As we get moving on the new rental season (lots of Chicago landlords like to rent from October to September), Chicago area landlords need to keep their ear to the ground regarding the recent developments coming out of City Hall. Savvy landlords will hedge their bets by building some of the risk of major cost increases into rents for the new year. Those who don’t might get caught off guard.
First, the mayor has proposed a major real estate tax increase. Not only is 2015 a triennial reassessment year for the Cook County Assessor (meaning that all City of Chicago real estate was re-assessed by the assessor for 2015 and those new assessments will be reflected in the 2016 real estate tax bills), but the mayor’s initial plan indicates about an additional $470.00 in property taxes for a $250,000 piece of property. Landlords should be anticipating this increase when they consider their rents for the new year. Worse yet, the mayor and certain alderman like Joe Moreno have made a number of proposals to provide property tax relief to some property owners. Usually, this relief is in the form of exemptions to be offered to certain low-income owners (under $100,000 of income) or certain low valued property (under $250,000) to avoid the tax increase. Guess what? If those folks (and there are alot of them) avoid the tax increase, do you know who will have to pay their share of the tax? Yep. You. Landlords, commercial property owners, second homes, and industrial property owners will have to split the burden of those tax dollars. Get ready for it. The City of Chicago has a lot of bills and someone has to pay.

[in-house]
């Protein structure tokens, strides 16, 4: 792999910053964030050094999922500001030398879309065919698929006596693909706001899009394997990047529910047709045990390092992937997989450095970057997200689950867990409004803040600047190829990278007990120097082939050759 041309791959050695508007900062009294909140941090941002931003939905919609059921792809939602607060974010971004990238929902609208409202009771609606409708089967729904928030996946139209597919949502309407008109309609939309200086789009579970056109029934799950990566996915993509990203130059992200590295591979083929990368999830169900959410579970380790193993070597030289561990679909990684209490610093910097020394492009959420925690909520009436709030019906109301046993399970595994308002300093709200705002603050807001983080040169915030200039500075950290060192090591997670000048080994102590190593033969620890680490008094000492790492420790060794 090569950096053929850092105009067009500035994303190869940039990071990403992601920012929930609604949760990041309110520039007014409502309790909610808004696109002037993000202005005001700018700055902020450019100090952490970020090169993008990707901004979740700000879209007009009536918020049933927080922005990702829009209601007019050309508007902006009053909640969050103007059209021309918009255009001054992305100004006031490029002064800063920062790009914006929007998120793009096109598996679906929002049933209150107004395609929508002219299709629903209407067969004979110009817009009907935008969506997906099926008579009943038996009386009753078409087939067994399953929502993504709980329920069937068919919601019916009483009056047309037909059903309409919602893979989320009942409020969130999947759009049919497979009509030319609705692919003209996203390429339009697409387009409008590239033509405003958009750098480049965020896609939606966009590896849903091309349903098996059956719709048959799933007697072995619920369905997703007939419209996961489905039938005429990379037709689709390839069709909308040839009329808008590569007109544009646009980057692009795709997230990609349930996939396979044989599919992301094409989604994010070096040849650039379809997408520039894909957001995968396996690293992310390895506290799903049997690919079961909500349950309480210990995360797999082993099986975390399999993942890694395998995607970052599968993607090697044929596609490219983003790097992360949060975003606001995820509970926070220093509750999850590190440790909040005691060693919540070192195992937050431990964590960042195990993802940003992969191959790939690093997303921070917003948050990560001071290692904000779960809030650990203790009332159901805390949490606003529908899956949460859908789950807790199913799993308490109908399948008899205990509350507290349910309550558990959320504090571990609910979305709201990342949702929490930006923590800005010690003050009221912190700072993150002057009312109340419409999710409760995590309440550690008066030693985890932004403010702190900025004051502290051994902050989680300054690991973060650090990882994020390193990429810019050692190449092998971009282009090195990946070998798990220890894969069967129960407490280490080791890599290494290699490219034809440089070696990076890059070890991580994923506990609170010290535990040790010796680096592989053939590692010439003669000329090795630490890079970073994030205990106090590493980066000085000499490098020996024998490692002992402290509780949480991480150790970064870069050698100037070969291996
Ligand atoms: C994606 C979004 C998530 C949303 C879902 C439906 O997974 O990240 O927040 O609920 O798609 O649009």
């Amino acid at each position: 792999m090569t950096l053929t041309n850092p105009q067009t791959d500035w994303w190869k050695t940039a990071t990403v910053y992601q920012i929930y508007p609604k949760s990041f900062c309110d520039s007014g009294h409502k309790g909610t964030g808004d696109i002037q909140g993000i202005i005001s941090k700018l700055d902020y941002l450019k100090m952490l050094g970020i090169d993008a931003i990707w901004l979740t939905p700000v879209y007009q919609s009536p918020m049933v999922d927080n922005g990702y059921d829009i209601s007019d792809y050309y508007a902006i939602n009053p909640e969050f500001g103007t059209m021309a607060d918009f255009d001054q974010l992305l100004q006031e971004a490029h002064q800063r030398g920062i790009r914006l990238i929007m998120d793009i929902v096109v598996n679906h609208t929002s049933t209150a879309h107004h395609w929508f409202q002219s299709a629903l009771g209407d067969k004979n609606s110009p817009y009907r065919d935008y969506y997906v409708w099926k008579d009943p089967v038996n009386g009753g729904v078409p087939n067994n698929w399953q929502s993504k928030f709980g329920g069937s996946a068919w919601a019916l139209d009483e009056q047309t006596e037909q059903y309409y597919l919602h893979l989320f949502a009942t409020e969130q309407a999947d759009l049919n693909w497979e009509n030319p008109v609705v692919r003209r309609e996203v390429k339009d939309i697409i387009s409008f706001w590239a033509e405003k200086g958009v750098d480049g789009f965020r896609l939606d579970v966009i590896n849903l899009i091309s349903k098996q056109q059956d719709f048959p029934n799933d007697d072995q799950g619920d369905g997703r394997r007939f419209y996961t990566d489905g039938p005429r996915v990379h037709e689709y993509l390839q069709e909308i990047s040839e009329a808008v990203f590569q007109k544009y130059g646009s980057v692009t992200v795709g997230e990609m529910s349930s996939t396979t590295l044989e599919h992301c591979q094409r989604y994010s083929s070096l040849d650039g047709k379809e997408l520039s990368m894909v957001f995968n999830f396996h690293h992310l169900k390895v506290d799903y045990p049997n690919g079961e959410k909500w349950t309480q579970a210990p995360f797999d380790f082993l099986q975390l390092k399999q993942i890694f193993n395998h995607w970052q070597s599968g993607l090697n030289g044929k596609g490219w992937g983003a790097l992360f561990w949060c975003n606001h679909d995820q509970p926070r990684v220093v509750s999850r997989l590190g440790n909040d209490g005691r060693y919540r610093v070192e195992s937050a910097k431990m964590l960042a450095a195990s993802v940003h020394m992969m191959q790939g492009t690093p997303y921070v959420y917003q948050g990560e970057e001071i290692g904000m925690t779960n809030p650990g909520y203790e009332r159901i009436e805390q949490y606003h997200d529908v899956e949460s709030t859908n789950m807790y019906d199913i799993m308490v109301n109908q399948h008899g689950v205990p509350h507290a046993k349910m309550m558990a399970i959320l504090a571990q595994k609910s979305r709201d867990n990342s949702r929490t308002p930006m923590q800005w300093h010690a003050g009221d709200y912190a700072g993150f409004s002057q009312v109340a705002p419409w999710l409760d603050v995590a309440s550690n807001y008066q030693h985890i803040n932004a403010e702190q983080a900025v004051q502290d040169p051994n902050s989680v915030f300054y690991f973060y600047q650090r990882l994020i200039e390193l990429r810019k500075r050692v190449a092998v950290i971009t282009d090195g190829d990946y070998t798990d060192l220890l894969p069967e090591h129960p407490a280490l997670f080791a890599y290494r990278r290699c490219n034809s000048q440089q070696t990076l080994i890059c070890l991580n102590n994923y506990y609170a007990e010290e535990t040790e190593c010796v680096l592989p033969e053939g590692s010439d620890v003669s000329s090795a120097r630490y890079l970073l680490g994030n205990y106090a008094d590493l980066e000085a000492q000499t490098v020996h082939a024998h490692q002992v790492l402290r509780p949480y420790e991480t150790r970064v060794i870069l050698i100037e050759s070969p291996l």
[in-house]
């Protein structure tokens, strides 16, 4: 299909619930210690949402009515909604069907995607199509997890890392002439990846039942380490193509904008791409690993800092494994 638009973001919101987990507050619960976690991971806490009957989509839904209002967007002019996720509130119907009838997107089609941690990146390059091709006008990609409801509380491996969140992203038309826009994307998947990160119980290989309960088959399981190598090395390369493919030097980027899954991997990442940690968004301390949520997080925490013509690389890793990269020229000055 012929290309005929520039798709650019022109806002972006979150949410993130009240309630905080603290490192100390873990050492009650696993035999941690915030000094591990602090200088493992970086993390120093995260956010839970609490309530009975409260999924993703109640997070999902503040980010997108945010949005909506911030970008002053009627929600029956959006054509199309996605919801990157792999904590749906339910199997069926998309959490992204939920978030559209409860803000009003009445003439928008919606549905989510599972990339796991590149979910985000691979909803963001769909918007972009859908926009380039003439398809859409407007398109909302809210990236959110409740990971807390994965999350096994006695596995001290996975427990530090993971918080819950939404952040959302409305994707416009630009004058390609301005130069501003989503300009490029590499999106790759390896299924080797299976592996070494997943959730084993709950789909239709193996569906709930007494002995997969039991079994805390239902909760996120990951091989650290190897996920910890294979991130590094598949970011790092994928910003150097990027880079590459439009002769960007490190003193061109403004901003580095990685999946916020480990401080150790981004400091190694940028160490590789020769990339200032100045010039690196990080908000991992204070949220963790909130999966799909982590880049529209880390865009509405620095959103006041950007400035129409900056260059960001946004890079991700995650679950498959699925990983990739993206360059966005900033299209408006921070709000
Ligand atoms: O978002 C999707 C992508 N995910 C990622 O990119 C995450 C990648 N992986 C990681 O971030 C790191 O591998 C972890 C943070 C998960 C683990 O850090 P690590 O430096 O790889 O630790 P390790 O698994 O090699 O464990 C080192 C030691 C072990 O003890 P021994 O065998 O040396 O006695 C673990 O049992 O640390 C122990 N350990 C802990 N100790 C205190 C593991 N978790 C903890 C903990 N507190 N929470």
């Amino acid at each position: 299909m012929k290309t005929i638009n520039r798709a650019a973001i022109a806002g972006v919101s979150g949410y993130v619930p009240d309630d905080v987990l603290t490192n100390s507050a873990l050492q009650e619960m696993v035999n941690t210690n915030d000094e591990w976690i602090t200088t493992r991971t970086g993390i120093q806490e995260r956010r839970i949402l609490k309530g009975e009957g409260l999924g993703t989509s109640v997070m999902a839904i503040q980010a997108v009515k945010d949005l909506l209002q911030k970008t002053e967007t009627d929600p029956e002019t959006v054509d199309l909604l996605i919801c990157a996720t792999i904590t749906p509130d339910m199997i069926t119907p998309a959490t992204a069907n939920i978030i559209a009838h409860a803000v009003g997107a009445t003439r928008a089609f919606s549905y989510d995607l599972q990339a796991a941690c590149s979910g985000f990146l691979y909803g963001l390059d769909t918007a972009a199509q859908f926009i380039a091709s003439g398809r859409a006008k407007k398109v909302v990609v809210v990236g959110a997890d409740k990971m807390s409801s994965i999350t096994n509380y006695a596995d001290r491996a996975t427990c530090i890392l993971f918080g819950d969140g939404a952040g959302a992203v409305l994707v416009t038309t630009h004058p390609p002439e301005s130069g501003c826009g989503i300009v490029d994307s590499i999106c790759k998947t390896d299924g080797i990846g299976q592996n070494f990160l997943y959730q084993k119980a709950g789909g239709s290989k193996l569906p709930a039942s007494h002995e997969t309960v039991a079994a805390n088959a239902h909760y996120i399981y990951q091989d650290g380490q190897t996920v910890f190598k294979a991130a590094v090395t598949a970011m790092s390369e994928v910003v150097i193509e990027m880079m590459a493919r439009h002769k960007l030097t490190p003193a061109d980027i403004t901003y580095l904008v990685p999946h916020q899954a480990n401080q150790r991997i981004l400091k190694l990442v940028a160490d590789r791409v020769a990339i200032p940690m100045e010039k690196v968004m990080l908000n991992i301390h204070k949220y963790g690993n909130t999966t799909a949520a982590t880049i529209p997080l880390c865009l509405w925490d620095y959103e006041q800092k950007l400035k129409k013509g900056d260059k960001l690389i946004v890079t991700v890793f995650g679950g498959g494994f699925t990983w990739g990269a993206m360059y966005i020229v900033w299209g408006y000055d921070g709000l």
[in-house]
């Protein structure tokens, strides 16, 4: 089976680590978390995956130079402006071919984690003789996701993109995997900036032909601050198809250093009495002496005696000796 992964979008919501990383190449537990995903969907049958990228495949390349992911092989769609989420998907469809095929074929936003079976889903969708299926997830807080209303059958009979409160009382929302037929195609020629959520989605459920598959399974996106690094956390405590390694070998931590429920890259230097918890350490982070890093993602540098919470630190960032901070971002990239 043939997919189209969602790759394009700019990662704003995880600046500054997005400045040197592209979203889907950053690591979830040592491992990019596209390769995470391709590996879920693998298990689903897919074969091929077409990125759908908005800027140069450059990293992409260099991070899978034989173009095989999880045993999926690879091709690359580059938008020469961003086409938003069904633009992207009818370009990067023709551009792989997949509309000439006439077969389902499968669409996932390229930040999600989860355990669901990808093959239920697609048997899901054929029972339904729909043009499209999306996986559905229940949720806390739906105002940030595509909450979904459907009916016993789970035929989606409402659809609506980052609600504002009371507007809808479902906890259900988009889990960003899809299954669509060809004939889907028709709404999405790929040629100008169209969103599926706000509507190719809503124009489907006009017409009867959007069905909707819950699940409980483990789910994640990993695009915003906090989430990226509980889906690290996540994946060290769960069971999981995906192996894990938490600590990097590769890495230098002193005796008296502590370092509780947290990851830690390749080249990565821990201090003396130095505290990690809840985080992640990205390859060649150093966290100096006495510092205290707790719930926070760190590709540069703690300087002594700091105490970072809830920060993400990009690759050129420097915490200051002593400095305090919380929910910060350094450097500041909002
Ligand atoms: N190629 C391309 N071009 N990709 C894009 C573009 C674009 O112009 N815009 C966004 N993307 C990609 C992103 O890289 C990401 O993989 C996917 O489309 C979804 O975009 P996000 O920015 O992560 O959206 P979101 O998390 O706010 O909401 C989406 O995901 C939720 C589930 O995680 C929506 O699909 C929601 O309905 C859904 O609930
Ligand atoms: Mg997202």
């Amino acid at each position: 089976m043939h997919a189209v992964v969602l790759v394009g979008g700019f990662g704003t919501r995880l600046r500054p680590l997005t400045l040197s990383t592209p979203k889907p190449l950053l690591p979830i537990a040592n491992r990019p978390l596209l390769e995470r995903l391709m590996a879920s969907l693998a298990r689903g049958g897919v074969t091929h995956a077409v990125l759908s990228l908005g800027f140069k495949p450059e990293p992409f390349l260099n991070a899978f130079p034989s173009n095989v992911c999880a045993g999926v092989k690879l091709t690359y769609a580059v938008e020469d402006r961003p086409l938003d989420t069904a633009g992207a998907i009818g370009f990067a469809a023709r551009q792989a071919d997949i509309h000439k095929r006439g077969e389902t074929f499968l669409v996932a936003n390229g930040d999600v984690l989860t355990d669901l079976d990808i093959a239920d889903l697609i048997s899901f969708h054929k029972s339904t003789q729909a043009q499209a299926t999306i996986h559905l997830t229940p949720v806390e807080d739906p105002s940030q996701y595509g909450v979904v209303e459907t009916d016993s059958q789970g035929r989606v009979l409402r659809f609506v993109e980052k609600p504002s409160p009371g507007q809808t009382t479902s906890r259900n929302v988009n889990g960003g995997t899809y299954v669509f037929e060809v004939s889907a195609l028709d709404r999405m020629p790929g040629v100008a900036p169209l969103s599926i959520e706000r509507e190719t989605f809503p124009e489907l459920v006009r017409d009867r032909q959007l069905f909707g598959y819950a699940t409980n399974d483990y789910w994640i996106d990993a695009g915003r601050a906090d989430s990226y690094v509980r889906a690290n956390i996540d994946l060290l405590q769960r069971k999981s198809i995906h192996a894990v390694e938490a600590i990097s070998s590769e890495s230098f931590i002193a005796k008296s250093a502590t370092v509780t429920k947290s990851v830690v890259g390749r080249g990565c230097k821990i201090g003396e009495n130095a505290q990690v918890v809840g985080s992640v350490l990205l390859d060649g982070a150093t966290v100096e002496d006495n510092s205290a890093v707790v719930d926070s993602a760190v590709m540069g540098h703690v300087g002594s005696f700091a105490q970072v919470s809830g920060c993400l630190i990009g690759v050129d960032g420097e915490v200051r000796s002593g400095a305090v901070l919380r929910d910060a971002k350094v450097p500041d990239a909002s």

Second, City Hall has been talking for a while now about charging residents for garbage disposal. One of the best parts of Chicago is that most residential properties do not pay for trash pick-up. That seems to be about to change. Most multi-unit landlords are used to paying for garbage and scavenger service, however, there are lots of landlords out there who rent out single family homes and their apple cart is about to get upset. And, if I were a betting man, I would think that any “new” charges to residential owners would come with fee increases for the multi-unit properties. Chicago landlords need to consider these fees if an additional monthly bill would dramatically change their cash flow projections. In fact, it is the landlords who only have one or two units out for rent who are most exposed by small changes like this.
Chicago will be an interesting case study in the next five to ten years. Will the City be able to survive and right its financial ship or will Chicago join Detroit in bankruptcy court? I’ve said for some time that “Chicago is for professional landlords” and that is as true today as the first time I said it. Amateurs will get eaten up in this town.